When we first meet Nicky, he’s eating alone at a restaurant when he’s approached by Jess (Margot Robbie), a stunning blond bombshell who asks him to pretend to be her boyfriend so as to escape a handsy lowlife at the bar. Nicky happily accepts the ruse, eventually escorting her back to her room where her jealous boyfriend breaks up the fun. Of course this is all a scam, and Nicky calls them out, supplying them tips on how to better perform in the future. This intrigues Jess enough to seek Nicky out again to learn the fine craft of thievery and cons from a true expert. In probably the best sequences of the film, Nicky teaches her the basics of lifting. The whole thing is a one well-played, perfectly choreographed dance of misdirection, chemistry and, of course, focus. Both Smith and Robbie radiate attraction as if it were going out of style. This scene sets up the overarching narrative of the film, which is watching a man so dedicated to his craft begin to lose his focus over a girl he has no right to fall for — at least in his own mind. It’s not a bad turn of events for a film like this, however, the way it’s dealt with turns lifeless rather quickly.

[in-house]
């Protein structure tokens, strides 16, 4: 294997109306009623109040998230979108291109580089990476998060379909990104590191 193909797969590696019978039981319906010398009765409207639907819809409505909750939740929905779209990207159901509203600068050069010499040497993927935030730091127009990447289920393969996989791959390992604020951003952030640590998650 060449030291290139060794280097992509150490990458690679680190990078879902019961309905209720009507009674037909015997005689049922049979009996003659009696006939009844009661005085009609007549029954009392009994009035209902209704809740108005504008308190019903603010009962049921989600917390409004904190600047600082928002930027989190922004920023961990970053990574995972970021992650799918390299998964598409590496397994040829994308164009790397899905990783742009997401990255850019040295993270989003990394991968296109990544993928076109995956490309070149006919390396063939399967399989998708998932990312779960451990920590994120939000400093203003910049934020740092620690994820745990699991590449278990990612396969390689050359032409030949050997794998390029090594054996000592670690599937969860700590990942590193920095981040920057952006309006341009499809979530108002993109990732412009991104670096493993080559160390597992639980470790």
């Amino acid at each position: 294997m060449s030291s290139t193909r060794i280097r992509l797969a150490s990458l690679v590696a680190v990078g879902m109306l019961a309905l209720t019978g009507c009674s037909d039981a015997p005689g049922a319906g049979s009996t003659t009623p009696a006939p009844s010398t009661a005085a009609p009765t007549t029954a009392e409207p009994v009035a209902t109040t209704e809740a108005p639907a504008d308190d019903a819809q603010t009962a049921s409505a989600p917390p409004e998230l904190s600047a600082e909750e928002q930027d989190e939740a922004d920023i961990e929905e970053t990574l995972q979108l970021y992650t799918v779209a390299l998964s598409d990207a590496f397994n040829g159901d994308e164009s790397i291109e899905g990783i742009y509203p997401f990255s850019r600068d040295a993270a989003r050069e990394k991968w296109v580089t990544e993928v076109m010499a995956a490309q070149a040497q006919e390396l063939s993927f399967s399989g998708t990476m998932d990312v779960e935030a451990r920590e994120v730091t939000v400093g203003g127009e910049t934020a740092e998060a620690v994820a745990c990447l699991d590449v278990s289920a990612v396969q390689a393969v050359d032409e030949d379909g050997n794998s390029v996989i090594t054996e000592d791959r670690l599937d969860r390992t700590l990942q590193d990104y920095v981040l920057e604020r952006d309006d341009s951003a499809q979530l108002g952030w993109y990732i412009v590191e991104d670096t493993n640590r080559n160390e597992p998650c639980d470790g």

Directors Glenn Ficarra and John Requa make it a point to keep the relationship between Nicky and Jess the main focus of the film, dropping little hints about where the story may be taking us within the realm of this forbidden passion. But once you’ve prepared an audience for a mind-twisting con, you had better deliver the goods, and Ficarra and Requa fail to do that. The first half of the film is electric and at times disturbing in the way it depicts the subtle ways these criminals steal your money. It spends a lot of time teaching us the ways of the con, and in one superb scene at a football game, combines all the elements together to create a brilliantly crafted sequence where it isn’t clear who is conning who, as Nicky and Jess continually raise the stakes in a gambling war with an Asian business tycoon. Had Ficarra and Requa remained in this pocket, maybe twisting their own con a bit to really hit the main through-line of the film (one involving the nickname Mellow, which Nicky’s father gave him when he was younger) into the stratosphere, they would have created one killer movie. But this scene is also where the film derails.